If you are facing criminal charges for the first time in your life, you probably have a lot of questions going through your mind. Will you go to jail or prison? Will you have to do community service? Can you get off with just probation? Will you lose your job? Will you ever be able to get a good job again? And, “Will my case go to trial?”
If you’re like most citizens who have never been mixed up with the law, what you know about criminal cases you learned by watching TV and movies. You may have even been glued to some of the most famous televised trials, such as Ted Bundy, O.J. Simpson, Jeffrey Dahmer, the Rodney King trial, the Menendez brothers, Lindsay Lohan, Jodi Arias, and Casey Anthony to name a few. But what about you, will you go to trial too?
Fact: Few Criminal Cases Go to Trial
We want you to be made aware that in real life, very few criminal cases go to trial and there are several reasons for this, including the fact that if the state took every case to trial, it would be bankrupt. Aside from that, the prosecutor may dismiss charges for lack of sufficient evidence, or the defense may have succeeded in getting the judge to approve a motion to suppress evidence. But in the majority of criminal cases, the case does not make it to trial because the defendant and the prosecution agree on a plea deal.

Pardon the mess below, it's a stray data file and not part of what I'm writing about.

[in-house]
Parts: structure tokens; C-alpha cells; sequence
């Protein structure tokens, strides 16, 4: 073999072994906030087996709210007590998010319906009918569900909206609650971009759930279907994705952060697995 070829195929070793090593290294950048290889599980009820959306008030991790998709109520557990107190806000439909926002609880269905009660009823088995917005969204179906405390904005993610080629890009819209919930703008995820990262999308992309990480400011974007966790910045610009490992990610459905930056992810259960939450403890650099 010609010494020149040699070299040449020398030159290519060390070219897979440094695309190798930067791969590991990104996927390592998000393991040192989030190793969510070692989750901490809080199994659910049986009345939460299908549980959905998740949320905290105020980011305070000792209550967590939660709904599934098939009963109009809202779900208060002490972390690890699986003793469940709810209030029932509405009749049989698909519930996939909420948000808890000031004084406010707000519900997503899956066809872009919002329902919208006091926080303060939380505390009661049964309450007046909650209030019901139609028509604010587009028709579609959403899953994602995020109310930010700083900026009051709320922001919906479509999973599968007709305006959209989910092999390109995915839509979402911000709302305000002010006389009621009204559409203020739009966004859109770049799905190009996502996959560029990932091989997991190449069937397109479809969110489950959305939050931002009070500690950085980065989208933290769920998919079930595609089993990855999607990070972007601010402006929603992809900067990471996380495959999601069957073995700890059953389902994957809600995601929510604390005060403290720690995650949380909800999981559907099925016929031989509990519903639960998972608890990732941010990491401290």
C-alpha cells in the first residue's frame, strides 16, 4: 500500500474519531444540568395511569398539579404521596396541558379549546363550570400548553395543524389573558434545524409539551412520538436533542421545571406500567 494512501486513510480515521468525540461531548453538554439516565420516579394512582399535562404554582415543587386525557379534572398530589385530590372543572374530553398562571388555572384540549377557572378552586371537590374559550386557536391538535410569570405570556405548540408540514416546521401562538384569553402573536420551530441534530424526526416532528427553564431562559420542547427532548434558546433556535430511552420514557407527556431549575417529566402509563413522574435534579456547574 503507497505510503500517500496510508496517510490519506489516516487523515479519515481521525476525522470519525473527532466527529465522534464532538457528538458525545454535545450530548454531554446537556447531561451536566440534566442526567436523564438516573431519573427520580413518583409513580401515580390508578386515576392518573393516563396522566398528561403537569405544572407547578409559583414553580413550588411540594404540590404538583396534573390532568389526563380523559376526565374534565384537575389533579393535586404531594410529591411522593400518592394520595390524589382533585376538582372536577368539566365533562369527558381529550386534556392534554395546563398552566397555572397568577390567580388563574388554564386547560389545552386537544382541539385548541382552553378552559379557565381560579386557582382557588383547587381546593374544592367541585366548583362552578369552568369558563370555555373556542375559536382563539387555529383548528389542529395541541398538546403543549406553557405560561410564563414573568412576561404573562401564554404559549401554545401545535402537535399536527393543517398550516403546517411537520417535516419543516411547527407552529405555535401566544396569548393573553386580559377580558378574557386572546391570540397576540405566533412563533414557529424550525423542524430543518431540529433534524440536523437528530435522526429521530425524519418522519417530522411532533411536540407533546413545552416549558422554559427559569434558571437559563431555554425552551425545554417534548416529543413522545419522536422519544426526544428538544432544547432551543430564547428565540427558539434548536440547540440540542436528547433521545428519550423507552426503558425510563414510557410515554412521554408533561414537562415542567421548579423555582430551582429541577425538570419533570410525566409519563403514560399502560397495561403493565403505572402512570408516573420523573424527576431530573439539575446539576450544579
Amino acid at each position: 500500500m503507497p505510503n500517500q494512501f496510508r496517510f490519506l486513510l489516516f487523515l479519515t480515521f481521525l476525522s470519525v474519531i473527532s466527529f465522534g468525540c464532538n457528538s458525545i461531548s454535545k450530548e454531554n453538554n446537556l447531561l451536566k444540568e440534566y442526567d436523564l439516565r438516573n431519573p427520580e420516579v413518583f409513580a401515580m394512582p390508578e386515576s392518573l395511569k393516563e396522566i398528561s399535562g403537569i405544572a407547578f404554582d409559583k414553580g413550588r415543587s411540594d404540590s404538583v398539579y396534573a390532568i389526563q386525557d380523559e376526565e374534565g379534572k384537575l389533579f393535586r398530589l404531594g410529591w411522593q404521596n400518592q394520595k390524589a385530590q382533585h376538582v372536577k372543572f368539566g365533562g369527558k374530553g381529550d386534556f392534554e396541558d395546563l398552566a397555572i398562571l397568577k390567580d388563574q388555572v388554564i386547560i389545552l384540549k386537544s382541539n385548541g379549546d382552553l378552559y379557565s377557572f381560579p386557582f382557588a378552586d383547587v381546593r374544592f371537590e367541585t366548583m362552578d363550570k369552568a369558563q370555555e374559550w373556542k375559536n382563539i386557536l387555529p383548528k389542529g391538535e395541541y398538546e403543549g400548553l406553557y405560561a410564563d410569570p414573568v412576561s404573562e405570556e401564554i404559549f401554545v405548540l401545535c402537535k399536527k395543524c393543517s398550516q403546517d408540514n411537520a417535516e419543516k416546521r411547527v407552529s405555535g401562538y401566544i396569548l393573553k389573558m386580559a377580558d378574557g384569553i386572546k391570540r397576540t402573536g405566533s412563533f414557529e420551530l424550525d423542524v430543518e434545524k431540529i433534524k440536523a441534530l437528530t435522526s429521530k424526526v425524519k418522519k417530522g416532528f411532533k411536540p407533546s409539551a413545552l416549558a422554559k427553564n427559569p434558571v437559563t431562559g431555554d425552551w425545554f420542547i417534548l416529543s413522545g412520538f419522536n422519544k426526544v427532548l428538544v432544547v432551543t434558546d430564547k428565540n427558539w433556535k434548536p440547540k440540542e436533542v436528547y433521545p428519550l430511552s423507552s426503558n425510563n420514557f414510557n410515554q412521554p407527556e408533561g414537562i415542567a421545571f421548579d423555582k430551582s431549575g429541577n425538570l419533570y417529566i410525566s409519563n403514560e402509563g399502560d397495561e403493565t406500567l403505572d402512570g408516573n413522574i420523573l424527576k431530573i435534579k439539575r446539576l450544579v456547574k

Plea bargains are beneficial for both sides. For one, prosecutors hate to lose so even if they can get a conviction for a less serious crime, it looks better on their record. Second, a plea bargain usually means the defendant is convicted of a lighter charge or charges, and he or she has a shorter sentence, sometimes a much shorter sentence. Additionally, defendants can save a lot in legal fees by avoiding trial because trials are expensive.
A defendant cannot be forced into accepting a plea bargain. Ultimately, it’s the defendant who decides whether or not to accept a plea deal. Likewise, it’s the defendant who decides if their case will go to trial.
If the defendant is innocent and they are being wrongfully accused, it would not make sense for them to take a deal and “plead guilty” to something they didn’t do. But if the defendant did make a mistake, taking a plea deal may be in their best interests depending on the offer that’s on the table.